The three judges hearing this appeal had a serious, but increasingly common, problem: key documents, including the trial court’s judgment, were missing from the record file. Counsel for the convicted men whose appeal was being considered made much of this fact. In fact, the legal team said the failure to produce the judgment and other relevant documents as part of the record made it ‘impossible’ to deal with the merits of the intended appeal.
Originally, four men were tried and convicted of murder and aggravated robbery in this case, but one has since died. They were all sentenced to 13 years and two months for one conviction and 15 years and two months for the other, the two terms to be served concurrently.
So, what should happen since the key documents were missing? Should there be a re-trial? Definitely not, argued counsel, who suggested that the court should add the five years of pre-trial remand to the six years and five months served after sentence, and conclude that it came to nearly 11 and a half years. The court should also decide that a re-trial would amount to an injustice, accept the appeal and then order the immediate release of the three appellants.
Counsel for the prosecution, however, said that it was the registrar’s duty to prepare the record of appeal within six weeks. Failure of the registrar to carry out this duty ‘should not be visited on the vulnerable public, most particularly the appellants’.
There was a record of the assessors’ opinion in the trial and the court could ‘reappraise the evidence, and draw inferences of fact and come to a finding,’ counsel urged.
The three appeal judges, Fredrick Egonda-Ntende, Catherin Bamugemereire and Christopher Madrama, said they had considered the time spent in prison by the three appellants and the years since they filed their notice of appeal in 2015. They ‘had never received the judgment even after several letters have been written from the Court of Appeal to the deputy registrar of the high court seeking the missing documents and that it is now a fact that these missing records cannot be retrieved.’
In addition, it has been more than 11 years since the offences were committed and one of the accused had since died.
Given the passage of time and the multiple witnesses involved ‘a retrial is as imperilled as the reconstruction of the record of trial’. The judges noted, however, the strong view of counsel for the state, who ‘underscored the importance of safe custody of court records considering the harm a mistrial does to the victims of crime.’ Counsel had also ‘decried the constant loss of records which lead to injustice to all parties.’
The judges found that the appellants’ rights of appeal were ‘unjustifiably delayed by the justice system’ for six years. Thus, considering the time already served, the frustration caused by the delay, the court ordered the conviction and sentence to be set aside and all three to be set free unless held on other grounds.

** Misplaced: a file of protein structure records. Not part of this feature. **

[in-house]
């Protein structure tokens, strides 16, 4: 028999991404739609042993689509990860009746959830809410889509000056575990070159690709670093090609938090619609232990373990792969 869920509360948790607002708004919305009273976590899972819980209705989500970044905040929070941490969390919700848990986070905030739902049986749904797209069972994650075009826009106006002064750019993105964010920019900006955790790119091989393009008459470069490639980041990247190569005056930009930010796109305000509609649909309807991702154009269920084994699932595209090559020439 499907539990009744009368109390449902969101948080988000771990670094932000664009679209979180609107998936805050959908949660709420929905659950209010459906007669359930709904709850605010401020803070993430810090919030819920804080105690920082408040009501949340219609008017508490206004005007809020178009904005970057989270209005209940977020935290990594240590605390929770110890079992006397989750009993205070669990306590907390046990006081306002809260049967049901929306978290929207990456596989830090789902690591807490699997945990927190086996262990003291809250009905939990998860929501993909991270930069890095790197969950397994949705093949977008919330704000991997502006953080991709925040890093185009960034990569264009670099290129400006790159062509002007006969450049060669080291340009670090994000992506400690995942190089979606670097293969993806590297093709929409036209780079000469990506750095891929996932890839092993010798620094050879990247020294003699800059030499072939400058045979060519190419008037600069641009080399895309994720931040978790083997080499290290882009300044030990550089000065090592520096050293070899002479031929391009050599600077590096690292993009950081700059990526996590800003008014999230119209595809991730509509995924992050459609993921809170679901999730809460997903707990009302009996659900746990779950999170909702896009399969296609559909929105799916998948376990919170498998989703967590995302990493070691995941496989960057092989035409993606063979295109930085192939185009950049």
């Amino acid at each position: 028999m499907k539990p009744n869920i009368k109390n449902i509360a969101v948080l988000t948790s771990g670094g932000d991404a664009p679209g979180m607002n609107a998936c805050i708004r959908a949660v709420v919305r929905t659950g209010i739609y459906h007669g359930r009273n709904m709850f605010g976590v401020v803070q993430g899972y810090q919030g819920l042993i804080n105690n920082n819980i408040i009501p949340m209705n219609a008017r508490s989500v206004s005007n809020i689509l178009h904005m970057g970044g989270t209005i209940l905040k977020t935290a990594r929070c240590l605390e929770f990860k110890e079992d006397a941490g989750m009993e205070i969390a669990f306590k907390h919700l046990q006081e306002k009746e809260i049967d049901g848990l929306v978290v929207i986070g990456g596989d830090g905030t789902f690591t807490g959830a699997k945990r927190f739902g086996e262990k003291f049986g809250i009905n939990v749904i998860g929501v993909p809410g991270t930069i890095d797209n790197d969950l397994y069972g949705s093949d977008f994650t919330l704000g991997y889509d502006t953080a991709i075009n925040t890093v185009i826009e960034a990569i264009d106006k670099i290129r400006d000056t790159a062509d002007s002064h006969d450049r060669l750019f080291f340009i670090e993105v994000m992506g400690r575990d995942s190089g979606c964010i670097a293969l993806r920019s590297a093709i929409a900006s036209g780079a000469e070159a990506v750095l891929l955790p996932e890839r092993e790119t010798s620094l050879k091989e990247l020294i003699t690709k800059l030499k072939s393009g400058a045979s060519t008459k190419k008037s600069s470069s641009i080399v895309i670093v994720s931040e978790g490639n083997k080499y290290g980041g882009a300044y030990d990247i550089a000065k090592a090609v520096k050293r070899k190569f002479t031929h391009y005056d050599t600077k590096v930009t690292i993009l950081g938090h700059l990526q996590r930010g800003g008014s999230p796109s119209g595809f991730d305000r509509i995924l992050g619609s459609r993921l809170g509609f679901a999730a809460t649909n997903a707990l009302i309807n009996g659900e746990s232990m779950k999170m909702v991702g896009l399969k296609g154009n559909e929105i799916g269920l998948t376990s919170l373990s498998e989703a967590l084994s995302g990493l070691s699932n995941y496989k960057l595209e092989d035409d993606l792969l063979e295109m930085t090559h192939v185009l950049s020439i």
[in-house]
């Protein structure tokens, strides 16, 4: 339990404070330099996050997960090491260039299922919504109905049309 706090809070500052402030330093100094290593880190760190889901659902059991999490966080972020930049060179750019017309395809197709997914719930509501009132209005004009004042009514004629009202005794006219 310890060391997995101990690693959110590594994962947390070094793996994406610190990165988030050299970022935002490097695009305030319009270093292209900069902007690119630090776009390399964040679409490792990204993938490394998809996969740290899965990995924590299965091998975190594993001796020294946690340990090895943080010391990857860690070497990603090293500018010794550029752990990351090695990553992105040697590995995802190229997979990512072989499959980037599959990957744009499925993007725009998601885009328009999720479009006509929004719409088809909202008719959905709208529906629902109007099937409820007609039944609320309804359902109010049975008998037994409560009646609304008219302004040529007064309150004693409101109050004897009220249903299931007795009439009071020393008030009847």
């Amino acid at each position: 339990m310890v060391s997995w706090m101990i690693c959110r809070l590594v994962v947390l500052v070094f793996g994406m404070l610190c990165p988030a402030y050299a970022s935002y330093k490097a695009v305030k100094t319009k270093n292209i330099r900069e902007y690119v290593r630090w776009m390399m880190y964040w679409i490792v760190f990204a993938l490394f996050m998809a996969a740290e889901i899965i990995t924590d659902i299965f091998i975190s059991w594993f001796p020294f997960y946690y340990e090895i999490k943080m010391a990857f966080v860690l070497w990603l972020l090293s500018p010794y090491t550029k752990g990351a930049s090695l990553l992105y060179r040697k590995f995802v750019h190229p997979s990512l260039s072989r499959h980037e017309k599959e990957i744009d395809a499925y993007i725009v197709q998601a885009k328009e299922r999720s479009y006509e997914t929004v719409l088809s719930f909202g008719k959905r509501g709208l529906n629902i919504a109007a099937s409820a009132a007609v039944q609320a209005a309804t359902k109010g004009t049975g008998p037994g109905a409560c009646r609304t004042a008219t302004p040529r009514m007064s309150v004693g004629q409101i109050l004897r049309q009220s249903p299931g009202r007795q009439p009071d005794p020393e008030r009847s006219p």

The judges then addressed themselves to the problem of missing documents. But while they confined themselves to comments about the system in Uganda that allowed documents to ‘disappear’, it is in fact a problem across the continent.
Similar judgments on missing documents that should have formed part of an appeal record have recently been issued in Zimbabwe, South Africa and Kenya, for example. As long ago as 2013, a senior official in SA’s department of justice and constitutional development said missing records had been a ‘crisis’ for some time. In addition, a representative of the national prosecuting authority said that in SA, where an appeal succeeded because of an incomplete record, the state was empowered to reinstate prosecution.
The three Ugandan judges spoke of court records as ‘one of the most valuable assets’ in the dispensation of justice, but that this was not the first, nor, in all probability the last case involving serious allegations of missing records.
‘It is possible that there is poor record-keeping in the registry,’ the court commented, and added, ‘fraudulent leakage in the system where records are intentionally lost in order to fail to the cause of justice … is a worrying prospect.’
‘It brings the integrity of the justice system under scrutiny.’
The court also noted that all the decisions cited by counsel in this case were precedents involving missing records and in most of which sentences were set aside as a direct consequence of missing court records
‘Whatever the reason might be it is prudent that the Principal Judge reviews all these cases and makes inquiry into the record-keeping system to seal any possible leakages of such nature and to get justification on how these records go missing.’
However, the judges found one ‘positive note’ in the rather dismal situation: ‘it is hoped that the digitalization of all court documents (and) records will bring an end to the spate of lost court records.’